Being a mother I am always concerned about my child’s food intake. I strongly believe that the eating habits that children pick up when they are young will make them healthy adults and help them in leading a healthy lifestyle. My child being a picky eater every meal is a task in itself, on top of it making sure she eats healthy is another challenge. It’s like preparing for a war. However, at home I make sure she eats the freshest of ingredients but while travelling, there’s little we can do, so have to make peace with whatever we can. A little indulgence like maybe a burger once in a while is fine, when we are out of healthy options but I try not to make it a regular thing.
I try to limit her processed flour and sugar intake; try to include seasonal fruits and vegetables as much as possible. Aerated drinks are a strict no. Her school too propagates healthy eating and because of it she herself avoids pizzas and fries. I take efforts to feed her healthy but I often wonder am I doing enough.
With today’s ever changing world our children are exposed to so many new challenges every day, be it at school or at the many extracurricular activities they are involved in. To excel in these they need to be physically as well as mentally healthy. Thus a healthy diet plays a very important role in the overall development of a child.
Normally we only focus on the weight and overall physical growth of the child. We lose our sleep wondering whether they are meeting their physical growth milestones and for this we do our best to provide them with healthy and hygienic food. But is this enough. Are steps like cutting down on sugar and processed flour and replacing them organically grown foodstuffs enough in meeting the child’s nutritional needs?
It is said that 30%of the world’s malnourished children live in India. We normally associate malnourished with rural India but Micro–Nutrient Deficiency in urban India is steadily increasing due to nutrition ignorance, time limitations and over exposure of junk food around. Urban adults usually spend long hours at work to lead a better life but in the process succumb to the charms of packaged goods since its easily available, takes no efforts and less time-consuming. This results in malnutrition and Micro–Nutrient Deficiency in urban India.
Our body is complex and it needs a lot of nutrients to meet the daily need to function. Nutrients are essential for energy, growth and other functions of the body. Nutrients are of two types: Macro-nutrients and Micro-nutrients. Macro-nutrients are basically carbohydrates, proteins and fats that are required in large quantities for growth and for carrying out all the body functions. Micro-nutrients are vitamins and minerals that are required in small quantities but are as essential as micro-nutrients for both physical and mental well being.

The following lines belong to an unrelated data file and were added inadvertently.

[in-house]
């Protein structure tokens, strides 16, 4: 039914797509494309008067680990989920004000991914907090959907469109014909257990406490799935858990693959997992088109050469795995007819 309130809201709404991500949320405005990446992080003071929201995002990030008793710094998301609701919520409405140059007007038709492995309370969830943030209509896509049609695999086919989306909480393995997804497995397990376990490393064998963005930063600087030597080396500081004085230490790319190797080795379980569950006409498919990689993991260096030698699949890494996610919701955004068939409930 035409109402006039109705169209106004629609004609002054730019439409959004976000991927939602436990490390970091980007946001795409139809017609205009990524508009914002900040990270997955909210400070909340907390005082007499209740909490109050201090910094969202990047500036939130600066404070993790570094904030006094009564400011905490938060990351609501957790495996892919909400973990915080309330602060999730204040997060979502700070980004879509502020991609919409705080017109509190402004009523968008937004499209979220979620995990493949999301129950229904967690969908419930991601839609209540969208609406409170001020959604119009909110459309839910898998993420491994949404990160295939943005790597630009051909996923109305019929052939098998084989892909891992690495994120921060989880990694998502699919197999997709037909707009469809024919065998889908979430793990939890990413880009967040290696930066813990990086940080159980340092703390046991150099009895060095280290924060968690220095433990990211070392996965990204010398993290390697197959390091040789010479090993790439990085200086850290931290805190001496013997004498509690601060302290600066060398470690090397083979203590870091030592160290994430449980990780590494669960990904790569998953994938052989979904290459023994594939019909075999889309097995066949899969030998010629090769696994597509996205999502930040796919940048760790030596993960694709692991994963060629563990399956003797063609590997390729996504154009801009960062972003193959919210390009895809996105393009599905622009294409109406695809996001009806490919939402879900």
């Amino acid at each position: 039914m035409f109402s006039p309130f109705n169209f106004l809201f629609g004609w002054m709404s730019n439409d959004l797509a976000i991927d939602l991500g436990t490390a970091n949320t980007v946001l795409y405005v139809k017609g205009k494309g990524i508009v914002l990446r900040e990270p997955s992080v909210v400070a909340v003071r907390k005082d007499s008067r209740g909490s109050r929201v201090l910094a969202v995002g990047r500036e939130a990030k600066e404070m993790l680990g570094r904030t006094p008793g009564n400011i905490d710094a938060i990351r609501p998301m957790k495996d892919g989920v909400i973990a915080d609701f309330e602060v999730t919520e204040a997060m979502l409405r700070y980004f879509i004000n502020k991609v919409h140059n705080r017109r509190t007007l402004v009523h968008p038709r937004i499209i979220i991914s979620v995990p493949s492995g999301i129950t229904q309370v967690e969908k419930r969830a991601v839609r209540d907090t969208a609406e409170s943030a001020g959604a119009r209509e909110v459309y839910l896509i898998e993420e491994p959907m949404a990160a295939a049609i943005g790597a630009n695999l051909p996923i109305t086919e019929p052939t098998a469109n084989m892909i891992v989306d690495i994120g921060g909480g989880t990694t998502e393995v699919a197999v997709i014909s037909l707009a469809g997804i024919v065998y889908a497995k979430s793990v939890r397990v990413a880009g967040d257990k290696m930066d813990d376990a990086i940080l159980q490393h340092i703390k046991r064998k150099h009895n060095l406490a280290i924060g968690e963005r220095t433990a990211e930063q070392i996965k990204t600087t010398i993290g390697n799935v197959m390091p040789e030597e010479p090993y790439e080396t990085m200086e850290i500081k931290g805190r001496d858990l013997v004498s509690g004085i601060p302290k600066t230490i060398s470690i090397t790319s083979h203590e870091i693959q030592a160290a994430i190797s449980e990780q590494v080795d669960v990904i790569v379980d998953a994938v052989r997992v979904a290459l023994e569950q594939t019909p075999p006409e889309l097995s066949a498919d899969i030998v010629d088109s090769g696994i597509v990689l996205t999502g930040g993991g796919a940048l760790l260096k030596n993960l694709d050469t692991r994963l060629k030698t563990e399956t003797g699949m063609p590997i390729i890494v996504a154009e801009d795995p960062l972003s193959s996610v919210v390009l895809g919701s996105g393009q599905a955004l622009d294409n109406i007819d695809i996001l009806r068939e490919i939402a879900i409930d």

Micro–Nutrient Deficiency poses a health risk that the urban children face today. It’s known as “Hidden Hunger” as it affects the body slowly but leaves irreparable damage. Since our main aim is that the child should look healthy we often overlook the mental well being of the child. Signs of micro-nutrient deficiencies like cognitive delays and weak immunity are generally ignored. Our diet largely stresses on – neglecting the Micro-nutrients causing Hidden Hunger in children. This goes on to say that a child with normal height and weight can also suffer from nutrition deficiency.
Micro Nutrients like Vitamins (A, B, B12, C) and minerals like Iron, Calcium, Iodine, Zinc if not consumed in required quantities causes micro-nutrients deficiency. Micro–Nutrient Deficiency affects more than 2 billion people worldwide and its only increasing.
The onset of Hidden Hunger can be seen in infants also who are fed with food lacking micro-nutrients. These infants can develop serious complications when they grow up. Hence proper nutrition intake is essential right from the early years. We think the child is eating healthy. But we need to ask ourselves whether the food is meeting the vitamin and minerals requirements of the child. If no, then serious nutrition planning needs to be done as malnutrition can affect the overall development of the child.
Regular screening and monitoring the child’s development should be carried out to detect early signs of Micro–Nutrient Deficiency. The nutrition planning should be done accordingly. More micro-nutrient fortified foods available easily at low rates can be helpful in curbing the deficiency. But the deciding factor I feel is awareness. Ignorance about micro-nutrient deficiency is the main reason why Hidden Hunger is rampant in urban India today. Once we know our enemy and ourselves, we can fight any battle.